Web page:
As an early stage B2C company, there are no doubts that resource constraints are more present and impactful than at a larger company. Companies of all shapes and sizes have domain expertise but can still lack the in house expertise to solve new problems. Larger companies may throw dollars around to develop the next big product or spend money on acquisition to fill a need. One way we fill the gap is by partaking in, giving back to, and growing with the community at Switchyards, Atlanta’s best consumer focused workspace.
Erica Newcomb runs Quite Nimble, a fellow resident startup focused on improving the way companies work, play, and exist. Together, we teamed up to run a jam session to improve the travel and user experience for the next iteration of Faretrotter – 100% fueled by Chipotle burritos (as good as currency to some people). In short, we rounded up 14 UX experts from the Switchyards community to give feedback, critiques, thoughts, musings, and a slow clap for the next iteration of Faretrotter.
Erica ran the informal session independent of Faretrotter. The rationale was to gather honest and candid feedback from UX experts after realizing the problem (you know – how much it costs and how long it takes to get anywhere in the world) and seeing how our solution addresses it. All too often, people succumb to their conscience when providing feedback and only give the feedback that will be met with smallest resistance. By having an independently ran session, we were able to capture honest and candid critiques from first time users, who just so happen to be UX/UI experts – an extremely unique and valuable proposition that far exceeds the cost of award winning guacamole.
Just to touch on our process of the session, we put them through a few scenarios to get the ball rolling: What’s the cheapest way from Washington DC to Boston? Or what’s the fastest way from La Guardia to Manhattan and how much will it cost? These scenarios put the users directly in the problem, setting them up to think as problem solvers for the remainder of the hour. Then, we sent them to our newest iteration to see how our solution addresses specific problems. The following 45 minutes were spent in discussion on what sucks and what works. This session generated quite of bit of noise but also some very interesting and valuable insight.
Taking the feedback, we have roughly 29 new ways to further improve our recent iteration – from small edits like padding in HTML elements – to larger items like widgets and workflow. The biggest suggestions are how to use UX to optimize the conversions. We have had an assumption over the evolution of our build phase that we shouldn’t deviate too far from what users expect and what users are familiar with – confirmed by many folks, who likened the product to Google Maps, but still wanted the real time fare information that is expected of traditional OTAs – a la Faretrotter Live Search. Here are a few before and after shots:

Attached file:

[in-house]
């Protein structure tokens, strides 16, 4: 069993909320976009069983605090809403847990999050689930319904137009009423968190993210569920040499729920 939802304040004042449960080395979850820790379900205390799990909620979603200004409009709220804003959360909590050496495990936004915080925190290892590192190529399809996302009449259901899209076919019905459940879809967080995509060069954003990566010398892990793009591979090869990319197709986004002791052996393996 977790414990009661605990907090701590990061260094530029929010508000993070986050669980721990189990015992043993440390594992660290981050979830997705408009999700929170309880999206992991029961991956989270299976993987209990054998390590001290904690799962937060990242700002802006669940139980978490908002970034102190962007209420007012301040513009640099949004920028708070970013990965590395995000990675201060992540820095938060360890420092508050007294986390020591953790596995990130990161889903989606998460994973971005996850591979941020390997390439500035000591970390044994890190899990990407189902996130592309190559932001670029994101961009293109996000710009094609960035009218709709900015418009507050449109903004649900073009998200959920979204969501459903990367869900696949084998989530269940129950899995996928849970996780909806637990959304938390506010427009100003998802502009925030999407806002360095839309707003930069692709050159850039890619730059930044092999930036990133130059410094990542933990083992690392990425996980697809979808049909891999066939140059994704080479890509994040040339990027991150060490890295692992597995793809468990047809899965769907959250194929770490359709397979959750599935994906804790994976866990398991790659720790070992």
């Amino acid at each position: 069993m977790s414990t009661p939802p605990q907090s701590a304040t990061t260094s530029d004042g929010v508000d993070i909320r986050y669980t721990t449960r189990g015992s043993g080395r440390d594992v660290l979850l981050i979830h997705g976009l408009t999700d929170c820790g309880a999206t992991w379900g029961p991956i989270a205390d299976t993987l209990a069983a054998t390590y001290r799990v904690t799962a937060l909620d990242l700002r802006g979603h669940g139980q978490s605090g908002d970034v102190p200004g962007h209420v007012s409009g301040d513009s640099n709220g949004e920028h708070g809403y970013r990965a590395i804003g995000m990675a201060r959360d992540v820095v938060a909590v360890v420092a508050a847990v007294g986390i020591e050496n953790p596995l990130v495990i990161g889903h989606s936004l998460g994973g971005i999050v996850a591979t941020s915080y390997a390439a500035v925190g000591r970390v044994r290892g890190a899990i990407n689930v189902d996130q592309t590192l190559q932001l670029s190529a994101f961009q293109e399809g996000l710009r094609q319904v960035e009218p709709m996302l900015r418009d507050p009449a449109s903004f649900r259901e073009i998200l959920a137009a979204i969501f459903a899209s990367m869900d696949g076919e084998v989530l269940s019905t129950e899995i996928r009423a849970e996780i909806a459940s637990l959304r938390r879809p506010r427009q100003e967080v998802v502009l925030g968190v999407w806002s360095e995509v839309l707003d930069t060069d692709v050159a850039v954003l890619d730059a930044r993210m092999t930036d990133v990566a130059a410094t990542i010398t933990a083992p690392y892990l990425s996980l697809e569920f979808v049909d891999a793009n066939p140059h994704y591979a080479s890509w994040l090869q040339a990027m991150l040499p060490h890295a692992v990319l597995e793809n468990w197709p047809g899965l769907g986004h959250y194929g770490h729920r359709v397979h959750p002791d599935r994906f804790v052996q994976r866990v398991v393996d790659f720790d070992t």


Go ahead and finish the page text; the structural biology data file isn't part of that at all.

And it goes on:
Before. The aesthetics of Mapbox can be overwhelming – they do make beautiful maps with more flexibility than Google Maps. We absolutely love using their maps. Our issue was that we dove too deep into making a beautiful map rather than a functional one.
After. We nixed the custom style and started with Mapbox’s streets template. From here, we increased the contrast to make things pop yet still keep the aesthetically pleasing feel. Next, we added polylines for every non-flight-option to better visualize every mode of transportation. Third, we toned down how we depict locations and types – such as cities, states, and countries. While it was “pretty” before, now it’s more functional and pays tribute our strengths.
Results and Navigation UX
Before. There were a few UX issues on the results page, but to draw attention to one from the session – the bar of icons. As they are, the dark icons depict that a given mode is not valid for a route, while white means there is an applicable mode for this route. Leaving these icons un-collapsed gives way to a cluttered feel. In our effort to keep our UX simple – white space is just as important as used space. While it is useful to know that a mode does not exist, not displaying this information can have just the same, if not more, impact.
After. Overall, the effort went into organization and functionality. The mode icons are organized; the unused mode icons are only exposed when mousing over the three dots. The calendar icon allows users to specify a date, compare the fares for each mode side-by-side, and book that route. The clock icon is a sorting mechanism, with some “play” according to recommended order.
Shout out to Erica Newcomb at Quite Nimble and everybody else who gave their time: Tallia and Kate at Mavenly + Co, John and John at Black Airplane, Chad at ZELO, Mary at Prisk Designs, Chris and Justin from Tenrocket, Emily and Sheehan at Airlift, and Anu at Chil Creative.